When we arrived the door was locked even though minutes before a man had been standing inside. The lights were all still on. All we could do was stare through the window and watch a computer’s screensaver, a fake flickering fire with candy corn in place of flames and pretzel sticks in place of logs. A couple minutes later, a hip-looking couple arrived on a Vespa and casually said, “He probably just went for a walk or something.” At that moment, May Bayer (middle, pictured with Julie Hooper and Angela Pisoni, CET 2011) and I remembered that we were still in Sicily. This was not unusual.

Eventually the man returned, and we were finally able to enter the mysterious shop. The walls are bright orange and covered in tall, wooden bookshelves, which hold hundreds of books—some old, some new, some tall, some short, some green, some written by Spanish authors, some by Japanese. The only book we could focus on was the wine menu on the table in front of us. There are wines from all over Europe and Sicily in particular. We got generous-sized glasses of wine and a plate of fresh bruschetta; the perfect accompaniment to Italian language homework. Of course, we couldn’t do homework forever and soon were distracted by the shopkeeper’s dog.

Since then, every time we’ve returned to Wine and Book, there has been a different dog there. On our first visit, we played with what I think was a very chubby pitbull, pictured above. That day, while we smiled, smitten, at the dog, an older man sitting across from us was also smiling at the dog. Perhaps because of our mutual love of dogs, he asked if we wanted to play with the checkerboard set on his table. Instead, we challenged him to a game. Embarrassingly, May and I lost. It was a two-versus-one game, but he was a particularly tricky opponent.

Still, the defeat has not stopped us from returning to Wine and Book, and we have gone back several times with our other housemates. We hope to get through the whole wine book. After all, the only thing more embarrassing than losing that checkers match, would be returning home from Italy and not being wine connoisseurs.

Edited by Janet Lawrence, Resident Director.

Monday, February 14, 2011

Gyms in Italy: Working Out...Or Hanging Out?

Posted by Julie Hooper, Student, CET Intensive Language and Culture Studies in Catania.

The gym in Catania is different than gyms back home. Our first gym experience in Catania can most closely be compared to hanging out in a university cafeteria. As my Italian teacher puts it, the gym is mondano, a social place.

Italian women arrive in their street clothes. They change into what some would refer to as their casalinga attire (sweats and a nice shirt). They leave their hair down, long and swinging behind them in the air conditioner-generated breeze, like a Garnier Fructis commercial. It seems as though the women spend a total of twenty minutes walking on the tread mill, and as if not a drop of sweat rolls down their made-up faces. They take breaks to hug, kiss, and greet other gym-goers. A smile always lights their faces.

The weight room is a different story. Here, Catanian men are in their natural habitat. They parade like peacocks, muscles out, hair gelled into place, cologne on. At the gym, men are social creatures, always ready to jump in to help spot one another.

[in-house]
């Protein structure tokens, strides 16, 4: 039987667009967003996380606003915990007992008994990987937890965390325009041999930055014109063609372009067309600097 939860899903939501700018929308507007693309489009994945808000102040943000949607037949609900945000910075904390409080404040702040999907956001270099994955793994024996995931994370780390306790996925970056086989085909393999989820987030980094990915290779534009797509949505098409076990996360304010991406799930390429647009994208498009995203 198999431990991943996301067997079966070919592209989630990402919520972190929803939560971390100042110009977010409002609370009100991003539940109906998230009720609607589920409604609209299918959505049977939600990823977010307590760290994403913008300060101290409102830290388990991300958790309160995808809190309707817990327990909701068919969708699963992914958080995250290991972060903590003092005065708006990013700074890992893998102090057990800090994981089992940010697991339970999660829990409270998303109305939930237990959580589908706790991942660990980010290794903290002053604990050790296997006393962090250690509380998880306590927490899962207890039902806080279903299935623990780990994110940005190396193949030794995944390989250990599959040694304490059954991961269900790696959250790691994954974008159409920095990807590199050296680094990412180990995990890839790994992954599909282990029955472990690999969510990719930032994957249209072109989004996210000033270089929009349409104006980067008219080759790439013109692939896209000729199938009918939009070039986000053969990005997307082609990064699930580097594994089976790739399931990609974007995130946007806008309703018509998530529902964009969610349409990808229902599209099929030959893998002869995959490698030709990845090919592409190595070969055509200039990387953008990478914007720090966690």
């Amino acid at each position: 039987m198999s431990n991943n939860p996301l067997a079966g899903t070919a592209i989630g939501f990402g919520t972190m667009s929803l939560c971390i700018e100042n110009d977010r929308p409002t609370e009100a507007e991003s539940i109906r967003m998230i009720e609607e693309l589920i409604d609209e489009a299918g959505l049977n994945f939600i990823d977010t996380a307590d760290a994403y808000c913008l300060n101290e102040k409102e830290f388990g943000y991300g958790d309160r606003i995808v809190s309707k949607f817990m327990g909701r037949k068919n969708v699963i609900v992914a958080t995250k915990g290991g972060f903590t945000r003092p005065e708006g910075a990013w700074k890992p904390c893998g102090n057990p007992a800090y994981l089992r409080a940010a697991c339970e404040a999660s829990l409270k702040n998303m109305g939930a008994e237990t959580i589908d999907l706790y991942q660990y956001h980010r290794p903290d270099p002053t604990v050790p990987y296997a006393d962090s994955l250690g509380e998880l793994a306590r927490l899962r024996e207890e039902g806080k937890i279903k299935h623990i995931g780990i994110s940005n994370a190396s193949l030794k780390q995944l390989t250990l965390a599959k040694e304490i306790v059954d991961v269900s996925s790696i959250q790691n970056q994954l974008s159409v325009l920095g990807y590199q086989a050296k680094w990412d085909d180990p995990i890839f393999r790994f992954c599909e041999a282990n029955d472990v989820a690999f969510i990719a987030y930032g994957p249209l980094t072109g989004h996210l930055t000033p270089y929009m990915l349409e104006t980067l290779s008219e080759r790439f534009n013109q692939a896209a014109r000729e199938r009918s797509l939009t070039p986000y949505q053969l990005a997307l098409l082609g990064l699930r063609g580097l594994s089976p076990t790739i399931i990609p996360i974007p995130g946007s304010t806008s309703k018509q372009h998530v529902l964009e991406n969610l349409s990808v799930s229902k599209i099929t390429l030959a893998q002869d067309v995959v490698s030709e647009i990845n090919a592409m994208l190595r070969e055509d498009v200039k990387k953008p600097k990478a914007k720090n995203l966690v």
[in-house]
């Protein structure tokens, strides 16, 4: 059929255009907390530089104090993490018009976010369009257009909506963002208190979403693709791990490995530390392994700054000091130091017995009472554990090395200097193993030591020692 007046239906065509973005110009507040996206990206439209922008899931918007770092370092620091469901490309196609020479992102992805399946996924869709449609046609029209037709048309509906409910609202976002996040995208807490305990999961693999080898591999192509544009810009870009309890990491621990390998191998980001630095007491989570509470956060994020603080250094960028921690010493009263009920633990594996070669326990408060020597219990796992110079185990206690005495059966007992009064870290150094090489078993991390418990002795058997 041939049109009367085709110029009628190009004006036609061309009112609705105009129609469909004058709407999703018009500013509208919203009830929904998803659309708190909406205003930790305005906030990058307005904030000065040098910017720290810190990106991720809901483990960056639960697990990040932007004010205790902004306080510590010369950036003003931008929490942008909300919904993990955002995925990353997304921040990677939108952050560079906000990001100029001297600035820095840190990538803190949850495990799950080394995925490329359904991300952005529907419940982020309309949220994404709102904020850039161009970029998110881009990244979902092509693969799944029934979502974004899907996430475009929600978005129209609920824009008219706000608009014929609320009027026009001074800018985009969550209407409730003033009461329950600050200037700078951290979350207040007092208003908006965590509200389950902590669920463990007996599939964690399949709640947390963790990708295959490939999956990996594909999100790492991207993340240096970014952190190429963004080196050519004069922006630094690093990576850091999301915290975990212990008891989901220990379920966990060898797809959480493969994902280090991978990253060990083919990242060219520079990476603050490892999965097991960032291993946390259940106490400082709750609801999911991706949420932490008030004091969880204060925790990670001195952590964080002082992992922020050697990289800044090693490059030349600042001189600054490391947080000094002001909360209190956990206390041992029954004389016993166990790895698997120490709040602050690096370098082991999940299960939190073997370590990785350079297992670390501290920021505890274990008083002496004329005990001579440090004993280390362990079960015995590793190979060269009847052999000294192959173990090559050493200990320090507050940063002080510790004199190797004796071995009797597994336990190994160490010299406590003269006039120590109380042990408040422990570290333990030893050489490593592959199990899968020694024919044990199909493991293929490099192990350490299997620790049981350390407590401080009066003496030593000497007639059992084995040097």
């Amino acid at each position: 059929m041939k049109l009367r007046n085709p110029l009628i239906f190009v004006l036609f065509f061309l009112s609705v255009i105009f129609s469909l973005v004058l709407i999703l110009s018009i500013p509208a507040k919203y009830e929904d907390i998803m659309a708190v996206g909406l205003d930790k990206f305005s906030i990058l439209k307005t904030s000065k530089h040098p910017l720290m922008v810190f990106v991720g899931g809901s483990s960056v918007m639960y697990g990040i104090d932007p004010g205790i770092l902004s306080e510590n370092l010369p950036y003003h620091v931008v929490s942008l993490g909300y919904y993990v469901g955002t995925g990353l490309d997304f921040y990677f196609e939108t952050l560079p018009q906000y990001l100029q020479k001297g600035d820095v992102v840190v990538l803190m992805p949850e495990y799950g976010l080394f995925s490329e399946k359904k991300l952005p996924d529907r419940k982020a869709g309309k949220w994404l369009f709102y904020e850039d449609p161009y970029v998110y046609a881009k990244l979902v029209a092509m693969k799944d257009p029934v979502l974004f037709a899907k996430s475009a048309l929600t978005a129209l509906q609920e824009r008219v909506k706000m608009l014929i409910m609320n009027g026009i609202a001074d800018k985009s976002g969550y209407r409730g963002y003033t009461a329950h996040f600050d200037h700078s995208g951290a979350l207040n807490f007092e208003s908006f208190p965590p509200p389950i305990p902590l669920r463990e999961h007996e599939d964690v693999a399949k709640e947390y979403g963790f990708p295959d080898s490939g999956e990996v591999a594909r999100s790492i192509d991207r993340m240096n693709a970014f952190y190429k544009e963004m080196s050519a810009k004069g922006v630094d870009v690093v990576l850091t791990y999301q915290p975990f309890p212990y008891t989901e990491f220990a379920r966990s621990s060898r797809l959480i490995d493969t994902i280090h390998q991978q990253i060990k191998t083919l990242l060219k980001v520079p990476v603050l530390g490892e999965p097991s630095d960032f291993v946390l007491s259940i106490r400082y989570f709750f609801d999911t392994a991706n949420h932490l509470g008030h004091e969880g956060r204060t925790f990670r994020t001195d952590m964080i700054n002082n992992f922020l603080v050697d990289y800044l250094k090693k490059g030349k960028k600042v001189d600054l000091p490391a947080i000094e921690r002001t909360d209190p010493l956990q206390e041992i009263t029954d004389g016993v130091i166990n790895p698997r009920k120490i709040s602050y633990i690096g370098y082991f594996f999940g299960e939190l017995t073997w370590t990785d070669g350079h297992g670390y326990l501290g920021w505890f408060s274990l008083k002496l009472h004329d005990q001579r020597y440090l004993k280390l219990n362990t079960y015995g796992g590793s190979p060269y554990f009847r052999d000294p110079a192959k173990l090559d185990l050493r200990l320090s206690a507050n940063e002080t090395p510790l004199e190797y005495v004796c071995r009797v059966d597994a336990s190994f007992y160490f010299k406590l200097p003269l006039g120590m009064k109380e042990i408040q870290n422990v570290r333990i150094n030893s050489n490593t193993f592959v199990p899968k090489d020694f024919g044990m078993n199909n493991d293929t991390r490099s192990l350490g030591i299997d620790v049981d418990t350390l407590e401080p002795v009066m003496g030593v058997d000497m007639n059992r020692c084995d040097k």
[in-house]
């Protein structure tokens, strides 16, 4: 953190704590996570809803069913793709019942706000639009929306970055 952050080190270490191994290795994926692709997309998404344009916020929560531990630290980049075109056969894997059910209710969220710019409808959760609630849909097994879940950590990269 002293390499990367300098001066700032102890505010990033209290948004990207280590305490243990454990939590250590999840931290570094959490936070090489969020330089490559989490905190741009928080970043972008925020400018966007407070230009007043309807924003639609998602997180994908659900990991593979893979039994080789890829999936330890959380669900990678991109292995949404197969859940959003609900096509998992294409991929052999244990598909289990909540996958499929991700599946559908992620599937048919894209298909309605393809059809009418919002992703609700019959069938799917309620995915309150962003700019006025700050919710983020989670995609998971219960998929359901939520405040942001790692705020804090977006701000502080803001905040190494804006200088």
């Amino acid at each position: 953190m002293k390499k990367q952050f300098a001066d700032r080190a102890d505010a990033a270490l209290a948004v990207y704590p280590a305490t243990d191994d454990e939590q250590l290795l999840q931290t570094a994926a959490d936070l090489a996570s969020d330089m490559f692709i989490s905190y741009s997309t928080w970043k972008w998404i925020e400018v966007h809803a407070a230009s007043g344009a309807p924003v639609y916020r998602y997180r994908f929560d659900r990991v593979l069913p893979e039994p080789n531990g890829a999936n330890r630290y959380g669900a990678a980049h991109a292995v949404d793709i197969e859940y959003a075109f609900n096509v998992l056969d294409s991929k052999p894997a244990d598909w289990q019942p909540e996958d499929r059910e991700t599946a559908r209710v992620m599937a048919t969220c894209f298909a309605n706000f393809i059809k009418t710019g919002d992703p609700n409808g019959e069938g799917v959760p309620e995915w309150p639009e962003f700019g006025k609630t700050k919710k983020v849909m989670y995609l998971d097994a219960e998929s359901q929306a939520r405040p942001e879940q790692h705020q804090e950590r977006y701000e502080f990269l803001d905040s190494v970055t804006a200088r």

Angela, another CET student, and I observe all this from the
cardio section. Although we have taken to socializing on the treadmill, we remain identifiably American in our running shorts and workout tops. We have seen men swarm Sam. His curly blonde hair - blonde by Sicilian
standards, that is - sets him apart from his gelled colleagues.

Here, Sam is the queen bee. In a single day at the gym, he is invited by Francesco to the disco and swaps stories with Simone. No one can get enough of the American.

Post-workout, we head back to the dressing room where we do not shower, dry our hair, or do our makeup, as the Italians do. We opt instead to throw a jacket and pants over our sweaty workout attire.

Exiting the gym we pass the hip-hop and the baby dance classes. We call “Ciao” to our new friends at the front desk. “A domani!” Another day, another workout, another social hour.

Edited by Janet Lawrence, Resident Director.

Thursday, February 10, 2011

Our Excellent Language Partners!

Written by Janet Lawrence, Resident Director.

Riccardo Fichera comes from Catania and he studies Political Science. He lives right in the historic center of Catania and is really proud of his city. He loves meeting new people and learning about new cultures, so he wanted to get involved as a CET Language Partner. He was a great teammate for Charades-he knew all of the Sicilian authors that no one else could get! Giuseppe Verga anyone?

Jole Fontana, (pictured here with Julie Hooper, right) a native of Catania, studies Political Science. She loves speaking Spanish, English, and Czech. Last year, she won a scholarship to study in Prague and loved getting to know Czech students. Now, she hopes to welcome the CET students to her hometown and show them what a wonderful place it is. She and the group – and the rest of the population of Catania – turned out to see the fabulous fireworks display in the main square to celebrate la Festa di Sant’Agata!